Bitcoin, ethereum and other cryptocurrency prices have crashed as the crisis in Ukraine rattles global investors.
The bitcoin price, dipping under $38,000 per bitcoin, is down 10% on this time last week and almost 30% from its early February high of almost $46,000. Ethereum, the second-largest cryptocurrency after bitcoin, has seen similar declines—with fierce competition weighing on the ethereum price.
Now, as assets that have soared over the last couple of years see heavy sell-offs in the face of looming Federal Reserve interest rate hikes, one billionaire value investor has warned some are going to get badly hurt in the coming “cataclysmic market shift.”
Sign up now for the free CryptoCodex—A daily newsletter for the crypto-curious. Helping you understand the world of bitcoin and crypto, every weekday
“I think there’s going to be a few people who’ve really gone over their skis and will get hurt badly,” the unnamed billionaire told Insider, with bitcoin and crypto named along with blank-check SPACs and retail-led meme stocks as examples of overblown market exuberance.
The bitcoin and crypto market hit a combined value of around $3 trillion in November last year, up from under $300 billion two years ago.
“We really did hit peak stupid, but peak stupid extended beyond truly, truly stupid and then we went to bottom-of-the-ocean-rare-earth-metal-companies stupid.”
Big stock market winners during pandemic-era lockdowns—such as Coinbase, Peloton, Zoom and PayPal—have dropped sharply from their recent highs, with the likes of Facebook’s Meta and Elon Musk’s Tesla also falling hard as investors get to grips with a return to normality.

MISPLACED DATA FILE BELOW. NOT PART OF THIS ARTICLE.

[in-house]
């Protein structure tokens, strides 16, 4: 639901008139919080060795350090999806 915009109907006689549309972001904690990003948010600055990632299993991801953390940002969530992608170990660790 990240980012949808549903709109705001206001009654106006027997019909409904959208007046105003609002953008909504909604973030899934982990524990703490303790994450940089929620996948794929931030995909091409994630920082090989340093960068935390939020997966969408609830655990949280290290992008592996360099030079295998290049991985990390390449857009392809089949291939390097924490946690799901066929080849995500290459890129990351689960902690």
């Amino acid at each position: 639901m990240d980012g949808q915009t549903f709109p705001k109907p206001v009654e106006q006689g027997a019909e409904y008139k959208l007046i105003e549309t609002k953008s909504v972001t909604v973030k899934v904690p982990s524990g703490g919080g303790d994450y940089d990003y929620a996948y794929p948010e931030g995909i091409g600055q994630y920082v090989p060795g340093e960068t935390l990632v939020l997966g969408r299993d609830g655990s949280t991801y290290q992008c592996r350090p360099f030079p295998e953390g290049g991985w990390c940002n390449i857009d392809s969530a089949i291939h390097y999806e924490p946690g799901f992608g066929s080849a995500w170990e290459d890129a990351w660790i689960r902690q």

Fed chair Jerome Powell triggered the sell-off in November when he signaled an ending of the Fed’s easy monetary policy in order to tackle soaring inflation. Investors are now braced for an interest rate hike in March, with more expected to follow.
The bitcoin price—along with ethereum and other major cryptocurrencies—has traded more like a high-growth tech stock since mid-2020 and has crashed along with them in recent months. Traders are now more focused on potential downsides than upsides.
“$32,500 [per bitcoin] looks more like the ‘point of no return,'” John Kicklighter, chief strategist at DailyFX, said via email. “As we look ahead to a new trading week with a serious fundamental cloud overhead, there are many assets that face significant volatility and directional variability depending on what world leaders decide.”
CryptoCodex—A free, daily newsletter for the crypto-curious
“U.S. markets are closed for President’s Day but few on Wall Street will be sorry when they look out at the sea of red being displayed by their European Counterparts,” Danni Hewson, AJ Bell financial analyst, wrote in an emailed note.
“The stage is set for another volatile week as investors consider which stocks might be impacted if Russia does ratchet up the tension by sending troops into regions held by Russian backed separatists.”
Last week, the bitcoin price “began to fall sharply in unison with stock indices,” Alex Kuptsikevich, senior financial analyst at FxPro, wrote in emailed comments. “The decrease in risky assets was caused by the growing tension around Ukraine, where the situation is becoming tenser.”
Kuptsikevich pointed to ethereum cofounder Vitalik Buterin’s comments that a lot of crypto developers would “welcome” another crypto winter period of prolonged low prices and a return of the closely-watched Bitcoin Fear and Greed Index returning to “extreme fear” territory.
“The people who are deep into crypto, and especially building things, a lot of them welcome a bear market,” Buterin said during an interview with Bloomberg on the sidelines of an ethereum conference in Denver, Colorado.